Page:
BlackBerry Got the Platform Right, but Must Work on Hardware: Analyst

 
 
By Michelle Maisto  |  Posted 2013-02-01
 
 
 

BlackBerry Got the Platform Right, but Must Work on Hardware: Analyst


The BlackBerry Z10, the first smartphone to run BlackBerry 10, has been well-reviewed and discussed at length, but not in the usual ways. The talk of specifications that normally follows the launch of an anticipated device—dimensions down to a fraction of a millimeter, the type of coating on the display, how its weight compares with iPhone 5's—have been largely absent.

"The hardware specs are sort of beside the point. It's about the platform," Carolina Milanesi, research vice president for market research firm Gartner, told eWEEK during a sit-down conversation about BlackBerry's big announcements this week.

(This overlooking of the specs began even before BlackBerry's official lifting of the veil Jan. 30. Frank Boulben, chief marketing officer for BlackBerry, smiled in recognition when asked about this during a Jan. 31 interview with eWEEK. "The carriers I meet with always ask about the specs," he said. "With the Z10, they didn't—not once.")

"It's the software, the user interface, the keyboard," Milanesi said. "You need to just trust in it; you need to relax a little and let it work for you, but it's brilliant; it's really a different approach. I like the Peek a lot, too."

Of course, she added, "no one ever bought RIM for the sexiness of the handsets. Except the Pearl, maybe."

BlackBerry will need to work on its hardware.

"It's much harder to sell, to say that the software is cool, versus, 'Mine is thinner than yours,'" she said, adding that Apple, with features like Facetime and Siri, has also worked to shift the focus more toward software and features.

"Thin is something people can see and understand right away," she continued. "Plus, there's such a fashion component about the phone that will never go away. If you put in it on the table—it's like a watch, or a handbag. Even if the software makes a difference, you need the phone to look cool."

As for BlackBerry's choice of Alicia Keys as a brand ambassador, Milanesi said they'd done well. Choosing someone in the music field is trendy at the moment—Intel has Will.i.am, Windows Phone has Gwen Stefani—she pointed out.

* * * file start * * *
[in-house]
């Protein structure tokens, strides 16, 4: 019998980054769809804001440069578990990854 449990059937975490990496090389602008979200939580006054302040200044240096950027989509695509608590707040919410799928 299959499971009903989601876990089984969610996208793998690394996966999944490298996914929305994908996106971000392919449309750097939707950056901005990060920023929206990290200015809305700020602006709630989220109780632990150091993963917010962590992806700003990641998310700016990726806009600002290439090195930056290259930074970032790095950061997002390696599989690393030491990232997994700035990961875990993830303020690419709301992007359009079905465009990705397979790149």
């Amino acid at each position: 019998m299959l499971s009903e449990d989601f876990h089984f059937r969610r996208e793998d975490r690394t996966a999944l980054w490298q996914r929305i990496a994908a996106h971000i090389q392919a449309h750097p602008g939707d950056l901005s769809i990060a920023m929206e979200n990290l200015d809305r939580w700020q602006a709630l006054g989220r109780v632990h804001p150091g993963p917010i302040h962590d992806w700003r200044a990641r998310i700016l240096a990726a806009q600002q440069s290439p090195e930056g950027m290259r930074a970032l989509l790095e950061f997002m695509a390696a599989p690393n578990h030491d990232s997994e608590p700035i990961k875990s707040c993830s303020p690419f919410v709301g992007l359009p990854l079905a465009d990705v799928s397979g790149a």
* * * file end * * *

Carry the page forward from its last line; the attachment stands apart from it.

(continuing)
"But there's also the appeal of the yummy mummy who's professional, pretty, has a life and kids and juggles everything."

Laughing that Keys could give CEO Thorsten Heins a few tips on dodging questions, Milanesi added, "How much she can do for the brand depends how much she gets involved in shaping their marketing and message."

Good news on that front. BlackBerry's Boulben told eWEEK that when the company was discussing its "Keep Moving" campaign with Keys, "She told us that she wanted to do more with BlackBerry and to contribute more to our marketing, to how we leverage entertainment, show business, how we communicate to women, in particular, and to help us ... in the way that we market our services."

BlackBerry Got the Platform Right, but Must Work on Hardware: Analyst


BlackBerry would seem to have that base covered, then, but there is no shortage of analysts who have written that the company will more likely live or die by the number of apps in its app store. As of the Jan. 30 announcement, BlackBerry World had more than 70,000 to offer, and by the time the Z10 and Q10 arrive in the United States, that figure will have exceeded 100,000, according to executives. Analysts, pointing to Google's more than 700,000 Android apps and Apple's nearly 800,000 apps for iOS, said that's not nearly enough.

Milanesi likened the talk of apps to the way megapixels in mobile cameras or cores in processors have been latched onto as numbers to compare, though they're largely meaningless without the context of the rest of the device.

"The whole 'mine is bigger than yours' is what people talk about, but they should look at quality over quantity. You need the 1,000 top apps, and then it doesn't really matter."

Regarding quality, she said that a lot of the apps in BlackBerry World are Android apps that have been converted via a tool BlackBerry offers developers.

"They run a risk of not having high-quality apps across the store. The consumer won't know which was developed for BlackBerry 10; there's no flashing light over an app that says, 'This was an Android app.'"

Milanesi added that she wants to see more focus on the developer side, and that in six months' time, as a gauge of BlackBerry 10's success, she'll be looking at how much money the wireless carriers are putting into it and which carriers make BlackBerry a flagship product.

One other note of advice, she added, considering BlackBerry's need to attract eyeballs: "A little color has never hurt anyone."

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